IT’S SURREAL that a nation of islanders would cut people off from our oceans and seas for so long. It says something about how decision-makers view nature, turning our back to it in the vulgar way that MovieTowne was built, as if our coasts do not matter.
It’s surreal that people are already drinking on pavements outside bars, whether vaccinated or not. They are travelling together on public transportation, whether vaccinated or not, and working together in offices that haven’t imposed mandatory immunisation policies. They are interacting in markets, malls, stores, churches, schools and brothels. Yet the beaches remain closed.
For many, the ocean is essential to mental, physical and psychological health. For children, it’s a source of great stress relief and energy release, particularly amidst such an isolated and overwhelming experience over almost two years.
Those with access to private beaches and small coves reachable by boat can still find a way to get into the water, providing opportunity for the wealthy to rejuvenate. For poor people or those who lost income and can’t afford restaurants, beaches are an affordable place to go, carrying their pot of food cooked at home. They are also a place where they can go with their children under 12, sit, rest and have family time.
I know the covid19 numbers and deaths are high and vaccination rates are low, but the State’s approach to the pandemic has been contradictory and remains so. Remember when the borders were closed and it took contacts, prayers, pleading in the papers or lottery-level hope to get back in? Stuart Young himself had to provide permission, and his decision-making appeared altogether unsystematic, biased and unpredictable for months.
It’s still not clear why the state of emergency was ended when it was, with numbers so high, conveniently in time for campaigning.
The State’s approach has also been one that completely ignored the burden of care put on families with children now at home doing online school or unable to access school at all, and the increased levels of stress that has caused. It’s not just hunger or violence or child abuse that has increased, it’s sheer psychological burnout for adults and children, and I would argue particularly for women.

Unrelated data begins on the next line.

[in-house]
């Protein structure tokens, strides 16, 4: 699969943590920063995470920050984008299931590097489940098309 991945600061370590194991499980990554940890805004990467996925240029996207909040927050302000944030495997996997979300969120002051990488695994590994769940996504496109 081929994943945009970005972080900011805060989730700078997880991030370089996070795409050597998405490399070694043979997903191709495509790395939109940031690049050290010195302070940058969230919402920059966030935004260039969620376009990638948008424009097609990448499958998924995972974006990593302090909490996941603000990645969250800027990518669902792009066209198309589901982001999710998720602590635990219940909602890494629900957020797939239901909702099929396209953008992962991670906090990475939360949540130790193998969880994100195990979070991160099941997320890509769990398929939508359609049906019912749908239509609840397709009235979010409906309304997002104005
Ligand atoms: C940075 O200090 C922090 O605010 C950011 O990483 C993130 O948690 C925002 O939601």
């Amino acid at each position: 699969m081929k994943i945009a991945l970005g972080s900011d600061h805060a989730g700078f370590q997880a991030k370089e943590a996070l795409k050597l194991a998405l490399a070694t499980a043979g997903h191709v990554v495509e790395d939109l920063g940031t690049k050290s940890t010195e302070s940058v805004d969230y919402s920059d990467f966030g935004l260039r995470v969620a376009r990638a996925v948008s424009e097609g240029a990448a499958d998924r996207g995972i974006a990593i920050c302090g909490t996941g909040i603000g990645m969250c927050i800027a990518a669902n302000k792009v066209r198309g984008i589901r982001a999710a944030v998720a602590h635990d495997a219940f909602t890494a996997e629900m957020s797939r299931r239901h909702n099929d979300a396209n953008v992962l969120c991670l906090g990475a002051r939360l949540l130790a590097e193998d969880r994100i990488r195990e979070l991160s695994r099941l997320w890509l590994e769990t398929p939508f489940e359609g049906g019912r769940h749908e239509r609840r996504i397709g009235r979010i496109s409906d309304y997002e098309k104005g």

If your household has managed well, perhaps with a large private yard or access to a pool or a nearby open field or the chance to fly out, good for you, but there are children who are quietly falling apart.
I watched a little boy riding his bicycle around and around an old car parked in his small yard. There was maybe three feet of space for him to manoeuvre as he circled. His yard off the main road was concrete. The main road was concrete. He seemed like those animals in the zoo pacing in a cage. I think of the children living in the concrete jungles of our urban plannings, ending up spending too much time on their phones, and getting too little time outdoors or in green spaces so their chemistry can balance and their behaviour improve.
We’ve put a ton of effort into keeping my 11-year-old psychologically stable at those moments when she seems to feel trapped inside, insisting on walks, bike rides and time outside. It’s the best we can do, but it’s not the same. She grew up exploring beaches all along the North Coast, returning home with her heart full of oxygen and sunlight, impressions of blue sky and green mountains reflected in her eyes. School is now closed and, as with the middle of the year, she’s desperate for the ocean, and all it relieves and heals.
Across the Caribbean, beaches are open. What do Barbados, Grenada, Jamaica and St Lucia know that we don’t? Their beaches may have opened for tourism, but is their evidence significant enough for us to keep ours closed?
The data suggests that transmissions primarily occur indoors, that physical spacing between groups at the beach, having limits on the number of people who can gather in groups, maintaining masks when not swimming, prohibiting fetes and closing beaches earlier are approaches that find a balance. Jamaica put in a curfew: Monday-Saturday: 6 am- 4 pm and Sundays: 6 am-2 pm.
We opened bars, of all things, because of jobs, lobbying and a widespread culture of drinking to the point of near-alcoholism.
Can we open the beaches, before school starts back, on the best model of our Caribbean neighbours, for the mental health of children?
Diary of a mothering worker